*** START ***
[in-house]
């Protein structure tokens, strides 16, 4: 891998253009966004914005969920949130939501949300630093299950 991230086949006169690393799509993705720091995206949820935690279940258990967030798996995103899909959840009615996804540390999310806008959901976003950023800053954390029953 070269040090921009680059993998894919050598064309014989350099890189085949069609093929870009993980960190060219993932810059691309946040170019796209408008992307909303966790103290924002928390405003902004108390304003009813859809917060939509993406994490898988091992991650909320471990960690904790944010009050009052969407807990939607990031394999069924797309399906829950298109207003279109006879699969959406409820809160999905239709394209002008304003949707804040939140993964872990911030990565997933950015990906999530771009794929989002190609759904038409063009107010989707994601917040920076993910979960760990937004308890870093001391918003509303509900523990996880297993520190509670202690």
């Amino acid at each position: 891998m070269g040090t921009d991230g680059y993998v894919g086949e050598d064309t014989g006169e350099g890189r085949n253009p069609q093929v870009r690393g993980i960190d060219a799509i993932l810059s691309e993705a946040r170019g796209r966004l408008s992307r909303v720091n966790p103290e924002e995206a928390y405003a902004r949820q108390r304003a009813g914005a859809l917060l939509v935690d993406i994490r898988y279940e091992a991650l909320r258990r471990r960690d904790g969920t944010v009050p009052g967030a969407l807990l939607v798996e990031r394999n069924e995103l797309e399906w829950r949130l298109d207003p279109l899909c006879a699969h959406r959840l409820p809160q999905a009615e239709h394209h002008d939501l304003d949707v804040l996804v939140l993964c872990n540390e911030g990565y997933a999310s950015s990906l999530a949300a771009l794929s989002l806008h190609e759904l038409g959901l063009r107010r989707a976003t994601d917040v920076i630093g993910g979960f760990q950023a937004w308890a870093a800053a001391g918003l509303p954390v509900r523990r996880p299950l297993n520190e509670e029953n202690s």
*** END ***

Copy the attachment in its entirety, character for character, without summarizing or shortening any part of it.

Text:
[in-house]
């Protein structure tokens, strides 16, 4: 891998253009966004914005969920949130939501949300630093299950 991230086949006169690393799509993705720091995206949820935690279940258990967030798996995103899909959840009615996804540390999310806008959901976003950023800053954390029953 070269040090921009680059993998894919050598064309014989350099890189085949069609093929870009993980960190060219993932810059691309946040170019796209408008992307909303966790103290924002928390405003902004108390304003009813859809917060939509993406994490898988091992991650909320471990960690904790944010009050009052969407807990939607990031394999069924797309399906829950298109207003279109006879699969959406409820809160999905239709394209002008304003949707804040939140993964872990911030990565997933950015990906999530771009794929989002190609759904038409063009107010989707994601917040920076993910979960760990937004308890870093001391918003509303509900523990996880297993520190509670202690």
């Amino acid at each position: 891998m070269g040090t921009d991230g680059y993998v894919g086949e050598d064309t014989g006169e350099g890189r085949n253009p069609q093929v870009r690393g993980i960190d060219a799509i993932l810059s691309e993705a946040r170019g796209r966004l408008s992307r909303v720091n966790p103290e924002e995206a928390y405003a902004r949820q108390r304003a009813g914005a859809l917060l939509v935690d993406i994490r898988y279940e091992a991650l909320r258990r471990r960690d904790g969920t944010v009050p009052g967030a969407l807990l939607v798996e990031r394999n069924e995103l797309e399906w829950r949130l298109d207003p279109l899909c006879a699969h959406r959840l409820p809160q999905a009615e239709h394209h002008d939501l304003d949707v804040l996804v939140l993964c872990n540390e911030g990565y997933a999310s950015s990906l999530a949300a771009l794929s989002l806008h190609e759904l038409g959901l063009r107010r989707a976003t994601d917040v920076i630093g993910g979960f760990q950023a937004w308890a870093a800053a001391g918003l509303p954390v509900r523990r996880p299950l297993n520190e509670e029953n202690s």